Last update Nov. 4, 2022

Omega-3 Fatty Acids (DHA, EPA, ALA)

Very Low Risk

Safe. Compatible. Minimal risk for breastfeeding and infant.

Omega-3 fatty acids are long-chain polyunsaturated fatty acids containing 18 to 22 carbon atoms. They are essential fatty acids that must be obtained from the diet, mainly from marine fish. They are part of cell membranes.
The main dietary omega-3 fatty acids are eicosapentaenoic acid (EPA) and docosahexaenoic acid (DHA). Others are: alpha-linolenic acid (ALA), moroctic acid, eicosatetraenoic acid, heneicosapentaenoic acid, and clupanodonic acid. Linolenic acid is also found in some vegetables and is partly metabolized into EPA and DHA.
They have lipid-lowering action by reducing plasma triglycerides, anti-inflammatory action and antiplatelet effect. They are used in severe hypertriglyceridemia, for secondary prevention after myocardial infarction, in parenteral nutrition, and as dietary supplements.

Since the last update we have not found published data on its excretion in breastmilk.

DHA is a common lipid in human milk. There is a good correlation between breast milk levels of polyunsaturated fatty acids, especially DHA, and levels in the mother's diet. (Bravi 2021, Bzikowska 2017)

DHA is essential for the growth and development of the central nervous system and the retina, which contain high amounts of DHA. Accumulation of DHA in the brain is most rapid during the last trimester of pregnancy and the first year of life. (Hale, Marangoni 2016)

No significant association was found between maternal DHA/EPA supplementation and infant cognitive performance. (Lehner 2021, Duttaroy 2021)

It is recommended that breastfeeding women take an average of 200-300 mg per day of omega-3s, which is equivalent to consuming 1-2 portions (150-300 g) of fish per week. (DGA 2020 and 2010, Vanice 2014, AAP 2012)


We do not have alternatives for Omega-3 Fatty Acids (DHA, EPA, ALA) since it is relatively safe.

Suggestions made at e-lactancia are done by APILAM team of health professionals, and are based on updated scientific publications. It is not intended to replace the relationship you have with your doctor but to compound it. The pharmaceutical industry contraindicates breastfeeding, mistakenly and without scientific reasons, in most of the drug data sheets.

Jose Maria Paricio, Founder & President of APILAM/e-Lactancia

Your contribution is essential for this service to continue to exist. We need the generosity of people like you who believe in the benefits of breastfeeding.

Thank you for helping to protect and promote breastfeeding.

José María Paricio, founder of e-lactancia.

Other names

Omega-3 Fatty Acids (DHA, EPA, ALA) is also known as

Omega-3 Fatty Acids (DHA, EPA, ALA) in other languages or writings:


Omega-3 Fatty Acids (DHA, EPA, ALA) belongs to this group or family:


Main tradenames from several countries containing Omega-3 Fatty Acids (DHA, EPA, ALA) in its composition:


Variable Value Unit
Molecular weight DHA: 329 / EPA: 303 / ALA: 278 daltons


  1. Hale TW. Medications & Mothers' Milk. 1991- . Springer Publishing Company. Available from Consulted on April 10, 2024 Full text (link to original source)
  2. FDA. U.S. Food & Drug Administration Part 184.1- Substances added directly to human food affirmed as generally recognized as safe (GRAS). CFR. 2023 Consulted on Dec. 12, 2023 Full text (link to original source) Full text (in our servers)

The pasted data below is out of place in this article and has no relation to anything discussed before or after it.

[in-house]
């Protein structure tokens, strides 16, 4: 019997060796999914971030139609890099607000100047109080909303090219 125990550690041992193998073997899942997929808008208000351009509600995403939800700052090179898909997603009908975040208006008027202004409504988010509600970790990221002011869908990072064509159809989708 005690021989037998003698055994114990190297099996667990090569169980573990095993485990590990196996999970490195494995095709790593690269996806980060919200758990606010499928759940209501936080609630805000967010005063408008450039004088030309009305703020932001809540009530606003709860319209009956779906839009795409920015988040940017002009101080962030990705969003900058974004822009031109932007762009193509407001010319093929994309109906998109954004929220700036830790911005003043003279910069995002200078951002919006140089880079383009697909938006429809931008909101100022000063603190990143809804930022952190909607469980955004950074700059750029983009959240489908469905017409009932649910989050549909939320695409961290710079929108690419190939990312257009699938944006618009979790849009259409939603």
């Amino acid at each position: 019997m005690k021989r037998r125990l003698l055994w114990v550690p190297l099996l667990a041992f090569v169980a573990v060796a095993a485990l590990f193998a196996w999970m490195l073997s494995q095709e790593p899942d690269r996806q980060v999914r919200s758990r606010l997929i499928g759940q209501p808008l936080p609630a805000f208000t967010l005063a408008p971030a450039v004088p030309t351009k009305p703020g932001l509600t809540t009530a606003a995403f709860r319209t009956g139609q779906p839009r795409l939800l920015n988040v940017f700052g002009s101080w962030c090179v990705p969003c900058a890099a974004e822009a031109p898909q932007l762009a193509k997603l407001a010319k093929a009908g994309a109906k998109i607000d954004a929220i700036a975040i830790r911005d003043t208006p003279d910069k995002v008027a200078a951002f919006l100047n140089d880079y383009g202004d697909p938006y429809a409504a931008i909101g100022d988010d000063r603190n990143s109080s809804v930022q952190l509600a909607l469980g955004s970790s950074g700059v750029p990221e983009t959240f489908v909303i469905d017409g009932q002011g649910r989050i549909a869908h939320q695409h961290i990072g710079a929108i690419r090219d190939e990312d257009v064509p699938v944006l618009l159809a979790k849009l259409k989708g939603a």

3. Lehner A, Staub K, Aldakak L, Eppenberger P, Rühli F, Martin RD, Bender N. Impact of omega-3 fatty acid DHA and EPA supplementation in pregnant or breast-feeding women on cognitive performance of children: systematic review and meta-analysis. Nutr Rev. 2021 Apr 7;79(5):585-598. Abstract Full text (link to original source)
  4. Bravi F, Di Maso M, Eussen SRBM, Agostoni C, Salvatori G, Profeti C, Tonetto P, Quitadamo PA, Kazmierska I, Vacca E, Decarli A, Stahl B, Bertino E, Moro GE, Ferraroni M, On Behalf Of The Medidiet Working Group. Dietary Patterns of Breastfeeding Mothers and Human Milk Composition: Data from the Italian MEDIDIET Study. Nutrients. 2021 May 19;13(5). pii: 1722. Abstract Full text (link to original source)
  5. Duttaroy AK. Special Issue "Maternal DHA Impact on Child Neurodevelopment". Nutrients. 2021 Jun 27;13(7). pii: 2209. Abstract Full text (link to original source)
  6. DGA 2020 - U.S. Department of Agriculture and U.S. Department of Health and Human Services. Dietary Guidelines for Americans, 2020-2025. 9th Edition. Dietary Guidelines for Americans, 2020-2025. 9th Edition. - 2020 Full text (link to original source)
  7. Bzikowska A, Czerwonogrodzka-Senczyna A, Wesołowska A, Weker H. Nutrition during breastfeeding - impact on human milk composition. Pol Merkur Lekarski. 2017 Dec 22;43(258):276-280. Review. Abstract
  8. Marangoni F, Cetin I, Verduci E, Canzone G, Giovannini M, Scollo P, Corsello G, Poli A. Maternal Diet and Nutrient Requirements in Pregnancy and Breastfeeding. An Italian Consensus Document. Nutrients. 2016 Oct 14;8(10). pii: E629. Review. Abstract Full text (link to original source)
  9. Vannice G, Rasmussen H. Position of the academy of nutrition and dietetics: dietary fatty acids for healthy adults. J Acad Nutr Diet. 2014 Jan;114(1):136-53. Abstract
  10. Section on Breastfeeding.. Breastfeeding and the use of human milk. Pediatrics. 2012 Mar;129(3):e827-41. Abstract
  11. DGA 2010 - U.S. Department of Agriculture and U.S. Department of Health and Human Services. Dietary Guidelines for Americans, 2010. 7th Edition, Washington, DC - 2010 Full text (link to original source)

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